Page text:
Optuntia Ficus-Indica is a species of cactus that has long been a domesticated crop plant, important in agricultural economies throughout arid and semi-arid parts of the world. It blooms in the Summer and produces yellow or pink flowers. It grows in clumps. Some of the common English names for the plant and its fruit are Indian Fig Opuntia, Barbary Fig, Cactus Pear, Spineless Cactus, and Prickly Pear.
It is viewed by some cultures as a symbol of life and hope. Cactus is an amazingly strong plant that survives under the harshest of conditions. The most commercially valuable use for Opuntia Ficus-Indica today is for the large, sweet fruits, called Tunas. Areas with significant tuna-growing cultivation include Mexico, Malta, Spain, Sicily and the coasts of Southern Italy.
In Sicily, where the Prickly Pear fruit is known as Ficudinnia (the Italian name being Fico d'India, meaning "Indian Fig"), the cactus grows wild and is cultivated to heights of 12–16 feet (4–5 m). If you hear food vendors in a Sicilian market shouting 'bastardoni' - big bastards - don’t be offended. They are just selling their autumn prickly pears.
This plant is incredibly versatile and has many human uses. Its fruit (tuna) and pads (nopales) are edible, nutritious, and tasty. Nopales are the pads and are picked when young, before the spines are hard. Their texture and taste has been compared to string beans. Tuna are the fruit and when eaten fresh they taste like sweet watermelon. It can be made into jams, jellies, syrups, and wine. The dried flowers of the cactus can be brewed into a tea.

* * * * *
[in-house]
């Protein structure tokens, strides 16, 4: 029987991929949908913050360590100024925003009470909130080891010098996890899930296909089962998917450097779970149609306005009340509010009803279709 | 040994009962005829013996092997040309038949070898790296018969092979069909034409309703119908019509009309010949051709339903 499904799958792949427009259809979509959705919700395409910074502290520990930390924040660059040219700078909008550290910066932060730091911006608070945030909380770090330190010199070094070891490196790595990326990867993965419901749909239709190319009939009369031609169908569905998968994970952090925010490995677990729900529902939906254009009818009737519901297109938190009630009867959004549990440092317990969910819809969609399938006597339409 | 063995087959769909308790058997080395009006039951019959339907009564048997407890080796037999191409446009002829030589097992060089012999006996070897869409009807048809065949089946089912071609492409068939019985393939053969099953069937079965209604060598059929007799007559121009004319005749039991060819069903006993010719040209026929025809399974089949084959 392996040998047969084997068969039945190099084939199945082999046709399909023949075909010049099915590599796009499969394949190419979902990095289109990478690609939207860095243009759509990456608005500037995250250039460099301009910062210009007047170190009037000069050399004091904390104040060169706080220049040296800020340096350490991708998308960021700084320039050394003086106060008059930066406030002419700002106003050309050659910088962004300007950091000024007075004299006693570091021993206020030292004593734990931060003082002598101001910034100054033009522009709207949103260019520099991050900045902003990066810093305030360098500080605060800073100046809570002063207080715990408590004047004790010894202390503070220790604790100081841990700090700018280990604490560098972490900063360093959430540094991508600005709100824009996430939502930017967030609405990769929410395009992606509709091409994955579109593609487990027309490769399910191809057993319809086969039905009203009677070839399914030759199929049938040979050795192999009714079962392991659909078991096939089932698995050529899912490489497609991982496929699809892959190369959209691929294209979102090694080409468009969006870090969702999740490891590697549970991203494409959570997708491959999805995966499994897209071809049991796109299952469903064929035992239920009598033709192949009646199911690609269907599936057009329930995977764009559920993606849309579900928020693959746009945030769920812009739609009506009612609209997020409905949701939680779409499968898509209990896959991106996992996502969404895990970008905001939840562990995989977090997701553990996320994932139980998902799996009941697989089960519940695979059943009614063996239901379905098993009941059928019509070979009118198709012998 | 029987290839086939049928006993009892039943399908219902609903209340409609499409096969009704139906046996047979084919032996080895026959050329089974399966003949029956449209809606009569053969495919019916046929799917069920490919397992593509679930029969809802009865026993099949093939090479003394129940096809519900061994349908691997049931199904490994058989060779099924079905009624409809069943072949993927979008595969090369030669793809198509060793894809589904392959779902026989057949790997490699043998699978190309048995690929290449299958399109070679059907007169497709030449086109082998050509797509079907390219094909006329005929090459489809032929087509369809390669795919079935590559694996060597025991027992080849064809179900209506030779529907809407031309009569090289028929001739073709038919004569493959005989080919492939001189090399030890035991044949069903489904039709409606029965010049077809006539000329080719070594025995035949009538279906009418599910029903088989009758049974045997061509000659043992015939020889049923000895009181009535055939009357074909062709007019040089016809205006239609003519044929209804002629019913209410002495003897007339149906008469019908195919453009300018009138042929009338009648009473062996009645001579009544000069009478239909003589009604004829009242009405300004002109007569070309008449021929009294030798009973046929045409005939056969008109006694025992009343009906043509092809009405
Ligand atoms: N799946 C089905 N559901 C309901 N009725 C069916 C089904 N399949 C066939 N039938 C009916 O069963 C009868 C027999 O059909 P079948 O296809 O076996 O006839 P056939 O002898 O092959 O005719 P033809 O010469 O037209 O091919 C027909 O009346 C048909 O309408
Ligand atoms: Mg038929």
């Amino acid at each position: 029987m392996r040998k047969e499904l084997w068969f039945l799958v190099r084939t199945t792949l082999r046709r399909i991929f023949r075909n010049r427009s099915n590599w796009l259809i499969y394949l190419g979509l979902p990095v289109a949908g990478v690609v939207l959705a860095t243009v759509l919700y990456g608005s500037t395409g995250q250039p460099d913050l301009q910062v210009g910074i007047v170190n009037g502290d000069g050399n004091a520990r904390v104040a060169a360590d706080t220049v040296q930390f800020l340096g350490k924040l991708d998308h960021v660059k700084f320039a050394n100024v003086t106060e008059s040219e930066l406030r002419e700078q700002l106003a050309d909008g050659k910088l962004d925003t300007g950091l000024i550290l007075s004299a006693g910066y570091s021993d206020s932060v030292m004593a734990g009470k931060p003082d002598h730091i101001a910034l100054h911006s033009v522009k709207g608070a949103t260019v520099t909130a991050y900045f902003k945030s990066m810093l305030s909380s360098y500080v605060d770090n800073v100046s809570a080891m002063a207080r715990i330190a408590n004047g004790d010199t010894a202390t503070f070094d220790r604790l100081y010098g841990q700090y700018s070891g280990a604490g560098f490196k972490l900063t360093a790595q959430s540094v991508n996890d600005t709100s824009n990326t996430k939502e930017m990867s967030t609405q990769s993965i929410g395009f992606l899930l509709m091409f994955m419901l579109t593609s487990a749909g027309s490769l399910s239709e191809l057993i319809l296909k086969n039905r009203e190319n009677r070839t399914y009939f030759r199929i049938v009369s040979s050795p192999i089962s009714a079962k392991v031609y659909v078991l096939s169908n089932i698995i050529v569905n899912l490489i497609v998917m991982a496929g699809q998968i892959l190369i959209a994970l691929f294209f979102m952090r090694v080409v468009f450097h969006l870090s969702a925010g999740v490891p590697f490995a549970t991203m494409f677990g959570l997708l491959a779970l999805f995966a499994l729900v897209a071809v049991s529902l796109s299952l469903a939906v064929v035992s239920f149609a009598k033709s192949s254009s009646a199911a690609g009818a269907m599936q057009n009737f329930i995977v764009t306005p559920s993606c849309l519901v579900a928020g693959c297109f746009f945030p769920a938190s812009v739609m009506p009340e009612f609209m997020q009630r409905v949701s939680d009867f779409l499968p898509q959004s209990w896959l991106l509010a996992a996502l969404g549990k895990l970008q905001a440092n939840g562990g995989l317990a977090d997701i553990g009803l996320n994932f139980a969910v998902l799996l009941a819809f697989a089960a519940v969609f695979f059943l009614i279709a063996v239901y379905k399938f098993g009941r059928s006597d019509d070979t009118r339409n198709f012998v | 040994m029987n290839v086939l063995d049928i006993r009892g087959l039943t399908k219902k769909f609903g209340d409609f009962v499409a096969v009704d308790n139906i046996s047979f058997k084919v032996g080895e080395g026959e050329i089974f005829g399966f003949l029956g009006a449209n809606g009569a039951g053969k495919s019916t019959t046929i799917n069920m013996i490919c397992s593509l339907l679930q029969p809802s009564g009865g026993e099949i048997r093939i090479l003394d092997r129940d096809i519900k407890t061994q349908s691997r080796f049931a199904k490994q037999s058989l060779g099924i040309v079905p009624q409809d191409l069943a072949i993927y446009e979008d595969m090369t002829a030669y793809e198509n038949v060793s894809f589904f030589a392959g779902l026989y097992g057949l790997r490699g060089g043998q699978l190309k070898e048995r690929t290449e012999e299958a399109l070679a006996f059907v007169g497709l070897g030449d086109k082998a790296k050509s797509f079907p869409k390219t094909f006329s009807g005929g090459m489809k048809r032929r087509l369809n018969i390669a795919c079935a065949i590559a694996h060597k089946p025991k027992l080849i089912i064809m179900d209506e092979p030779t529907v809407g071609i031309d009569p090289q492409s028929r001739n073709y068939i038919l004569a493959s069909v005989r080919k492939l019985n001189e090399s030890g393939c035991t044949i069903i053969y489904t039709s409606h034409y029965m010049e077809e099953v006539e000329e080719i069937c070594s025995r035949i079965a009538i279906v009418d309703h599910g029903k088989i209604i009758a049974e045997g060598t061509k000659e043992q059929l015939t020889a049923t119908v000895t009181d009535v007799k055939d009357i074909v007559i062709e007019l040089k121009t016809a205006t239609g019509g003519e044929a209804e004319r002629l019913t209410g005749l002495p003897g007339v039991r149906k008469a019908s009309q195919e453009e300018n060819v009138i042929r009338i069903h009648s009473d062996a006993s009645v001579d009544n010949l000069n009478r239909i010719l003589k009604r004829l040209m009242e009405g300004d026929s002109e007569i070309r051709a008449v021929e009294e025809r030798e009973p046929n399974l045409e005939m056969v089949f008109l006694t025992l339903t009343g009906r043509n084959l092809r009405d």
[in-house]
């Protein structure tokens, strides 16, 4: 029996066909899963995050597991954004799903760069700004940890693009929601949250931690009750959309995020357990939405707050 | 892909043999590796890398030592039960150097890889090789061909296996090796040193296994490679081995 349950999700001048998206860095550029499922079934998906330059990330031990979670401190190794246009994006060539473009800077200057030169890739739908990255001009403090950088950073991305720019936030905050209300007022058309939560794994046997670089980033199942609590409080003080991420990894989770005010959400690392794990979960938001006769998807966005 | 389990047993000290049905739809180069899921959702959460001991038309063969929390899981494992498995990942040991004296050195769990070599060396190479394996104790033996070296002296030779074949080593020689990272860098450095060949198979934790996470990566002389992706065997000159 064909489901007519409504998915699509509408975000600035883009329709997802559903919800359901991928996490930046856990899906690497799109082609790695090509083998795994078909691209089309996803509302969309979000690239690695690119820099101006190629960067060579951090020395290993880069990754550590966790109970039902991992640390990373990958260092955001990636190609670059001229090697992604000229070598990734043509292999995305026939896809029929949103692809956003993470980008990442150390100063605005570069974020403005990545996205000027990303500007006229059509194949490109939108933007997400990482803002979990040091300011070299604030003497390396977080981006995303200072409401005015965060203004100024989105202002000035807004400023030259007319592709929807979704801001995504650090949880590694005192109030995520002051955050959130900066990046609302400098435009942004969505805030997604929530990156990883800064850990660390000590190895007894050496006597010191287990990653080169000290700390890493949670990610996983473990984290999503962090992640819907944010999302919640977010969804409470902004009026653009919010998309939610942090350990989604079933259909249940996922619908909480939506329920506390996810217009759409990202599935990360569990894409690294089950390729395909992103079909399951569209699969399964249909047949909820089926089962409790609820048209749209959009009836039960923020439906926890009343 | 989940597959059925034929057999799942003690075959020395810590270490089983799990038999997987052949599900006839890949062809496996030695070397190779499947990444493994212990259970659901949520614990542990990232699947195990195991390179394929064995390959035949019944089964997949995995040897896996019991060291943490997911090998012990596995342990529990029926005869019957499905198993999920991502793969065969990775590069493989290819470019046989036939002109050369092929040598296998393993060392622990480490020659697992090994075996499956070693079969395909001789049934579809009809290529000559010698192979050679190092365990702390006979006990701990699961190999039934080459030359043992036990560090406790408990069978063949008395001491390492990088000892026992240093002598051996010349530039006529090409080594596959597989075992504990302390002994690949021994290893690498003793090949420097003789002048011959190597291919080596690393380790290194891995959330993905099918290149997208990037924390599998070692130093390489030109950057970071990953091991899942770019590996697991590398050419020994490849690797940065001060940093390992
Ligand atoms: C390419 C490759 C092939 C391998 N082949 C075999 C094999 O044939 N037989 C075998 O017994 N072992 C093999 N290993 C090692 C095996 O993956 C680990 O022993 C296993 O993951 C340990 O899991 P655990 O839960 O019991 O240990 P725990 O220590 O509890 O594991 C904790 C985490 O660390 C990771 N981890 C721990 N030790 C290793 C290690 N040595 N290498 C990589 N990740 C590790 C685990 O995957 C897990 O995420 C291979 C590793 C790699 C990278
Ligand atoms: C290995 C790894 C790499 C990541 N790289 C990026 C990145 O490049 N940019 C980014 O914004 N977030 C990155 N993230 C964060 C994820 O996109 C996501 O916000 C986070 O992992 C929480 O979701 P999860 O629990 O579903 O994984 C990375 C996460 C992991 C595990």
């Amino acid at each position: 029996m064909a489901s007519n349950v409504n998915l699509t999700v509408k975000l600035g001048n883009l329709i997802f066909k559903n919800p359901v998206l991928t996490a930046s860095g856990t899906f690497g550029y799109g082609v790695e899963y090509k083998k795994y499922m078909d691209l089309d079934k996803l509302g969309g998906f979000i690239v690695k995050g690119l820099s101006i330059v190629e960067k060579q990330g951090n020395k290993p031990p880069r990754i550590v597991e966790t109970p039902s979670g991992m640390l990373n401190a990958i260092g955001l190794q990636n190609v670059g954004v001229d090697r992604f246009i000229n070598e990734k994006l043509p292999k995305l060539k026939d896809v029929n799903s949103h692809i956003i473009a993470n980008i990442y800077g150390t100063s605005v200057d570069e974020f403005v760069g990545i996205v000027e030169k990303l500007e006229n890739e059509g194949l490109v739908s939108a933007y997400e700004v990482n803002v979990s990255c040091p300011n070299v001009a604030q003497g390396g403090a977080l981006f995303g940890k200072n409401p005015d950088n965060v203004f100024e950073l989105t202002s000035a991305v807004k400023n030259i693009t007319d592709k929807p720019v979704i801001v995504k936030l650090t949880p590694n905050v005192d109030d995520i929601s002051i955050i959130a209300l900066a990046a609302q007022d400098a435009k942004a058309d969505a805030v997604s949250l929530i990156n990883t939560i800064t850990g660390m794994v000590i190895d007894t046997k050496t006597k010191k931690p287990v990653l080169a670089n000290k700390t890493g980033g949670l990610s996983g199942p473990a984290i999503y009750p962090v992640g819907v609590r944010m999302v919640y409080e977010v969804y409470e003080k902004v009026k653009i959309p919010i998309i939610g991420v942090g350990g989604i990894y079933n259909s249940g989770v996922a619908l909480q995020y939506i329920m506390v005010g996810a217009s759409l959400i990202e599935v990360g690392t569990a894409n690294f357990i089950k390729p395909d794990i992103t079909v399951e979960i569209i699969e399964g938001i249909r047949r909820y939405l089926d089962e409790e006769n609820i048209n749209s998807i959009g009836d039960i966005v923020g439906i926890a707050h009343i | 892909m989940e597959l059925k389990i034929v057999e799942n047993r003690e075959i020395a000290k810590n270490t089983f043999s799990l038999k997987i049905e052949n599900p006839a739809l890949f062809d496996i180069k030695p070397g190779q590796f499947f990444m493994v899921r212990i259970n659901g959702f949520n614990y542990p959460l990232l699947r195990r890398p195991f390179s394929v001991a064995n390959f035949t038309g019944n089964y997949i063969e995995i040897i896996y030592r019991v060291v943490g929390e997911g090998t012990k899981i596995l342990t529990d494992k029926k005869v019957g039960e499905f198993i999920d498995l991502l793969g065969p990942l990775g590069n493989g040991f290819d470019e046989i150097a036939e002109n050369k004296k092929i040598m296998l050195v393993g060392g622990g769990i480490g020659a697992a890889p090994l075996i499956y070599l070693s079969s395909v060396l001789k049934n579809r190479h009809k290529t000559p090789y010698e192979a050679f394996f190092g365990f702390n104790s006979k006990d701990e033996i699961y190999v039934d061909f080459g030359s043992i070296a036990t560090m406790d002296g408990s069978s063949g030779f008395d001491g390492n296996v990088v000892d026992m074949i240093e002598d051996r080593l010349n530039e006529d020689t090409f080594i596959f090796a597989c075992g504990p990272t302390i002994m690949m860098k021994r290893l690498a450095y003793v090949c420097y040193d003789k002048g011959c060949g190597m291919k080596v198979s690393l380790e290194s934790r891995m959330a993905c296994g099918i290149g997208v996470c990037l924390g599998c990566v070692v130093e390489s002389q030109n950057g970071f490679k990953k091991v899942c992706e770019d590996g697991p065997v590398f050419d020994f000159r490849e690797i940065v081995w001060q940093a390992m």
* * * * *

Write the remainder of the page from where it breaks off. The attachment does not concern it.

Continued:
The fruit, juice, and pads may have anti-diabetic effects, and contain lots of Vitamin C and antioxidants.
Opuntia Ficus-Indica (as well as other species in Opuntia) is cultivated in nopalries (the pads of the plant) to serve as a host plant for cochineal insects, which produce desirable red and purple dyes. This practice dates from pre-Columbian times. It was even used to dye the British army’s famous red coats.
The fruit of Opuntia Ficus-Indica can cause constipation if consumed with the seeds, without the seeds it is laxative. A University of South Florida engineering professor and a team of researchers have found that mucilage from the Prickly Pear cactus works as a natural, non-toxic dispersant for oil spills.
Our “Mediterranean Aloe” comes from the same plant. The aloe ingredient is extracted from the mucilaginous insides of the pads. This extract is used as a key ingredient in our BOA Cleanser and Mask and comes from prickly pear leaves harvested in Sicily. The internal part of the juicy leaves has traditionally been used on the skin as an emollient and anti-inflammatory remedy as well as in wound healing.
Scientific studies have shown these effects are due to the specific polysaccharides in prickly pear leaves that recently have been found to have similar effects to hyaluronic acid.
In terms of beneficial properties, the polysaccharides, mucilage and pectins mainly consist of arabinose, galactose, glucose, xylose and rhamnose as well as other uronic acids that have high molecular weight with amazing antioxidant capacity.
When comparing the performances of these macromolecules with those of hyaluronic acid (HA), during a study regarding the protection/repairing properties, the polysaccharide extract showed higher antioxidant properties compared to HA.
The Indian fig extract and HA had similar performance in being able to speed up the skin recovery processes. These polysaccharides seem to be promising molecules that promote skin defence, fighting oxidative stress (sun burn) and inflammations, as well as keeping the skin healthy and moisturised.
This is why we developed the BOA cleanser and Mask. Leave it on the skin for 5-10 mins or longer and enjoy the beneficial therapeutic properties of this wonderful plant.